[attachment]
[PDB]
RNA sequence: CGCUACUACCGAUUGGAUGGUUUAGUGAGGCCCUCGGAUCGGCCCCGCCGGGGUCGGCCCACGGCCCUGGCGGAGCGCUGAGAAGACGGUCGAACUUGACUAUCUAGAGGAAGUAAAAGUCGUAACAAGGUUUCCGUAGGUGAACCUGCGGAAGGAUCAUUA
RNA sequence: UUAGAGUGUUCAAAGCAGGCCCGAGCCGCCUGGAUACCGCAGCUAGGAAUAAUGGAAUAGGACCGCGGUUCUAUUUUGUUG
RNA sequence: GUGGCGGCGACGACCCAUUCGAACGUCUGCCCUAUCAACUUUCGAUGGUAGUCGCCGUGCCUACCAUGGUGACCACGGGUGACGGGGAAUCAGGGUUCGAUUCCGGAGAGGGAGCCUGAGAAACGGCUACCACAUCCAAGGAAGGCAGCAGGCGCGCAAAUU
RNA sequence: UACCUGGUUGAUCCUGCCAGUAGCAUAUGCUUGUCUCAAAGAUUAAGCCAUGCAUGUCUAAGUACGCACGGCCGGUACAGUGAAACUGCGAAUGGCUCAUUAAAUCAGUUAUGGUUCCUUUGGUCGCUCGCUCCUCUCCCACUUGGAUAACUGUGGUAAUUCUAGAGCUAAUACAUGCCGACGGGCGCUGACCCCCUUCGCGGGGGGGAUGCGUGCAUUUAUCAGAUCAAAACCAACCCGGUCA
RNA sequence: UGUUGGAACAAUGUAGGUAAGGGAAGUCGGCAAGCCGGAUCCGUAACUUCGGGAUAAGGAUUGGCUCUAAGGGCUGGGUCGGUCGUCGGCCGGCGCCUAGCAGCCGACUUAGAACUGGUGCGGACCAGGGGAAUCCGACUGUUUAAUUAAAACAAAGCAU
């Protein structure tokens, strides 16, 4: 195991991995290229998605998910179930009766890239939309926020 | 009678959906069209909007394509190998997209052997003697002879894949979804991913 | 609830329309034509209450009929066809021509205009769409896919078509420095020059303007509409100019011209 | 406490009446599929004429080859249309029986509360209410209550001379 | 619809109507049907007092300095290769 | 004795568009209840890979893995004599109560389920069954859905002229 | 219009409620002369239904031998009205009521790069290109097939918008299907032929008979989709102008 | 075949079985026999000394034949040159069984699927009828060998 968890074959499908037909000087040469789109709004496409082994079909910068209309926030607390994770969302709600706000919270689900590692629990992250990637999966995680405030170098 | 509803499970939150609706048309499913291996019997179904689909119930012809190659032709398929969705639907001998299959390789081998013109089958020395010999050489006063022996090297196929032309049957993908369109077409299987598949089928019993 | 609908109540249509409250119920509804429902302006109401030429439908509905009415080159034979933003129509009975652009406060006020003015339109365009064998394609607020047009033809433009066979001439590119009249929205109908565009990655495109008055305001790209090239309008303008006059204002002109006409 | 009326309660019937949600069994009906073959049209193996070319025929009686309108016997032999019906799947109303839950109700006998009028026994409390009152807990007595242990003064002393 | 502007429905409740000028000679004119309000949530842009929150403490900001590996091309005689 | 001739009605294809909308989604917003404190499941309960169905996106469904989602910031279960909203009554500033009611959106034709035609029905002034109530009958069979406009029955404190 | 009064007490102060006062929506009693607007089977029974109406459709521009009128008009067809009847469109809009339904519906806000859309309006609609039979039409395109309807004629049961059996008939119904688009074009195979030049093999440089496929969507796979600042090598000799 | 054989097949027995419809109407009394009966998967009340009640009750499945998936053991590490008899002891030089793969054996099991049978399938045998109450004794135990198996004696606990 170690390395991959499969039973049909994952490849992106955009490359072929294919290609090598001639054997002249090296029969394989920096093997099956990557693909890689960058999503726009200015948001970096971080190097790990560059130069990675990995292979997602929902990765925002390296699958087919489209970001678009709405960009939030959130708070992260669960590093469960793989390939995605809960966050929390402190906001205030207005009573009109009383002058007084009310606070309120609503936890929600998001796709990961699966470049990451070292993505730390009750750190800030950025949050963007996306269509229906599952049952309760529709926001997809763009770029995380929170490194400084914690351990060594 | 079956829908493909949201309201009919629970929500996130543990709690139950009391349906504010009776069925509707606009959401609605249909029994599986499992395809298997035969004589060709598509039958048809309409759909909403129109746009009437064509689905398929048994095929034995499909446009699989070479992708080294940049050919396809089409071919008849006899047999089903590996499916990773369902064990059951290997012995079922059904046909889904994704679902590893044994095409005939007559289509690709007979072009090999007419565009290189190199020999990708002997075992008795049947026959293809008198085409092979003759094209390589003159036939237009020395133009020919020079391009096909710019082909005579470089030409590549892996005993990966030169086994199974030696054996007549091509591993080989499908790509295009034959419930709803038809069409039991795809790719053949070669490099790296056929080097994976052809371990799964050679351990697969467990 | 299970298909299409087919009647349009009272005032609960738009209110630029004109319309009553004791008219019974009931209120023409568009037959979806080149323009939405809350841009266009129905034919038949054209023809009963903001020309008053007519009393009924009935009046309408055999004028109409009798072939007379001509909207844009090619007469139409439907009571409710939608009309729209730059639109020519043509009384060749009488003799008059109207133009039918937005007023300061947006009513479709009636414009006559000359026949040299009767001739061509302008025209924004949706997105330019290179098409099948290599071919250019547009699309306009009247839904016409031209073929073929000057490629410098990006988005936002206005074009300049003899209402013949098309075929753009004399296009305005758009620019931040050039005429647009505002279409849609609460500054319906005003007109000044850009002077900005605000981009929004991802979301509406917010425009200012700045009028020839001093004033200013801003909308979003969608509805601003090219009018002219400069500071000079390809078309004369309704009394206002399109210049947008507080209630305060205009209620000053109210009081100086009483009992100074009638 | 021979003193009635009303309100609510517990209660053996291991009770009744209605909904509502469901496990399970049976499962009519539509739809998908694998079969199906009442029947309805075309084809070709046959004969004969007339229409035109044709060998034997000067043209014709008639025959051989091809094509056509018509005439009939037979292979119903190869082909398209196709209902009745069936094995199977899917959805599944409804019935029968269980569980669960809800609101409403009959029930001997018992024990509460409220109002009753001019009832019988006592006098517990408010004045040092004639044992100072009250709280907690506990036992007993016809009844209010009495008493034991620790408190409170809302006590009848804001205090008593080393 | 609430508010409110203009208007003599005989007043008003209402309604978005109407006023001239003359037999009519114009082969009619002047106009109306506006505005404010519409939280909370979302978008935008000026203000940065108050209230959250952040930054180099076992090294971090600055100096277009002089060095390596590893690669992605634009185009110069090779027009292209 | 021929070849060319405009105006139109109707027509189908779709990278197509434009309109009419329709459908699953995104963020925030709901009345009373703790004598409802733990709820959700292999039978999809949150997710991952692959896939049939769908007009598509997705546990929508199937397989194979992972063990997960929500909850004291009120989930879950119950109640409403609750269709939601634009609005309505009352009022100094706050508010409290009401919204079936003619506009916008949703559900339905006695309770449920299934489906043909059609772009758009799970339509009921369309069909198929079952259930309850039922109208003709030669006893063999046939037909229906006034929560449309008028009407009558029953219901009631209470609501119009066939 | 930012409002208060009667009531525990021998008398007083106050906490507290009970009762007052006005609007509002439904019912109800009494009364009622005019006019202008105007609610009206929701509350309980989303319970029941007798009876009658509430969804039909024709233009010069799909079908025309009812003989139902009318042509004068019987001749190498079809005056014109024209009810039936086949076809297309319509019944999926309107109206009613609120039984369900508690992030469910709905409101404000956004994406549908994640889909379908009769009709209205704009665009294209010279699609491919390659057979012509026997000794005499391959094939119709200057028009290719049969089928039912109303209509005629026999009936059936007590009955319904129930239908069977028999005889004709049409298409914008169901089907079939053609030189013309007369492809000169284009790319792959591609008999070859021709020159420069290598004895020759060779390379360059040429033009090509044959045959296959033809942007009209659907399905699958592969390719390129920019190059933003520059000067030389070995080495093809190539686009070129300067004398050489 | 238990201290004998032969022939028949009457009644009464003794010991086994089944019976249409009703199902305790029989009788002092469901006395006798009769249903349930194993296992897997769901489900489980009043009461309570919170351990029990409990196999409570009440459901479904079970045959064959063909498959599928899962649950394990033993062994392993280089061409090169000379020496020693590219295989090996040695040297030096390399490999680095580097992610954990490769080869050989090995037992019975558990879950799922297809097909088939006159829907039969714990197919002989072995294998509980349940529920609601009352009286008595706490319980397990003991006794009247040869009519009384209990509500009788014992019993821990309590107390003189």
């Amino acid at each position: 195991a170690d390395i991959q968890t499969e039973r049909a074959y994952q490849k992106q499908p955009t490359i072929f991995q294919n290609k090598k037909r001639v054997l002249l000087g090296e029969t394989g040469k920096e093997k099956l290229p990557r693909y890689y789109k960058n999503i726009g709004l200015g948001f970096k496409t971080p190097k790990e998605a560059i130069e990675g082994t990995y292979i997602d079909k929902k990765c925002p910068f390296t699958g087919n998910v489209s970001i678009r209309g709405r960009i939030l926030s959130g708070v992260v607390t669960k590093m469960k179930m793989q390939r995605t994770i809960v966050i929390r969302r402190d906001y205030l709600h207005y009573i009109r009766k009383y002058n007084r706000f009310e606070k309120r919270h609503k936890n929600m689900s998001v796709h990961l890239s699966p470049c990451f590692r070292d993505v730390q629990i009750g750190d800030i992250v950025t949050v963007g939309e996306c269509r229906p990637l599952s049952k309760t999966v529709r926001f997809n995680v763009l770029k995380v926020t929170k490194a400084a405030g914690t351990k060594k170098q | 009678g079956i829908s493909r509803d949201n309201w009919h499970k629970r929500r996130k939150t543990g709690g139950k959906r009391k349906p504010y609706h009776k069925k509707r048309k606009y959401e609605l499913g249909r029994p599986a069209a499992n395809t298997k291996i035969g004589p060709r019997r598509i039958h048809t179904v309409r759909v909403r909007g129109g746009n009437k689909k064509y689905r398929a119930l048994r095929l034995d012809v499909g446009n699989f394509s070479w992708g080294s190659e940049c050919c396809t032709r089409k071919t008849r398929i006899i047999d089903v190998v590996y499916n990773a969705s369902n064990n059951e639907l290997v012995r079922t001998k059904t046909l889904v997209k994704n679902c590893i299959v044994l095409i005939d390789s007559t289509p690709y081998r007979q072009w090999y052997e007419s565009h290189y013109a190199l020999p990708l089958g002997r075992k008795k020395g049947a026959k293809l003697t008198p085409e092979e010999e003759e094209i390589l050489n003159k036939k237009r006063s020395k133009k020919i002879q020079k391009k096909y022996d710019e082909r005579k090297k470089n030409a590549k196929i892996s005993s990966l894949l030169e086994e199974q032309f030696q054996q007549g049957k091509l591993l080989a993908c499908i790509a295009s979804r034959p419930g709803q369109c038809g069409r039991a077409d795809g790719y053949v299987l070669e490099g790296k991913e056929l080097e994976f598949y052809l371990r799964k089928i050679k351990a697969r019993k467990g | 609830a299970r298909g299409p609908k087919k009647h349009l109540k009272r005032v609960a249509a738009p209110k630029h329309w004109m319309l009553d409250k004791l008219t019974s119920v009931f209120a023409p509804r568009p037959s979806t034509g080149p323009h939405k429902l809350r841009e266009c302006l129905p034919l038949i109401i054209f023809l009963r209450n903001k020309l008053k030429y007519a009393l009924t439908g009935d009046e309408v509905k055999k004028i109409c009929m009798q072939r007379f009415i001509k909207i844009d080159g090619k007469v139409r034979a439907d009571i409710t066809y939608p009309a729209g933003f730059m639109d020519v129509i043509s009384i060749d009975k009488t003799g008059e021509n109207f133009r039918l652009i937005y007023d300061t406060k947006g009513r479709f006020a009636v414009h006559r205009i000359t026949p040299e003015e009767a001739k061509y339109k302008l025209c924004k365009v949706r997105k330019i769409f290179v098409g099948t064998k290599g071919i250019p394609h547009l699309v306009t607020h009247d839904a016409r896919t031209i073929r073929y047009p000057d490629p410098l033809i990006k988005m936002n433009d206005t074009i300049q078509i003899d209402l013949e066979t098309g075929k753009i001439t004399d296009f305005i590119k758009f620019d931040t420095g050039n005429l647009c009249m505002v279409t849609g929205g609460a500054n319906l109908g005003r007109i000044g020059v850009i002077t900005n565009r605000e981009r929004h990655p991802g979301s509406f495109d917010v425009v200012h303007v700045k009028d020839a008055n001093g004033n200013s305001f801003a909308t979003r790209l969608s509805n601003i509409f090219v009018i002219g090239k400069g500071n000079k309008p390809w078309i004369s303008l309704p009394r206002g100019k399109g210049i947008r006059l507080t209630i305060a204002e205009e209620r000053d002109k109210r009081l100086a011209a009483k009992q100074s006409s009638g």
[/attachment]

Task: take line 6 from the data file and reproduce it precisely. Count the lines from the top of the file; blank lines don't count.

RNA sequence: UGUUGGAACAAUGUAGGUAAGGGAAGUCGGCAAGCCGGAUCCGUAACUUCGGGAUAAGGAUUGGCUCUAAGGGCUGGGUCGGUCGUCGGCCGGCGCCUAGCAGCCGACUUAGAACUGGUGCGGACCAGGGGAAUCCGACUGUUUAAUUAAAACAAAGCAU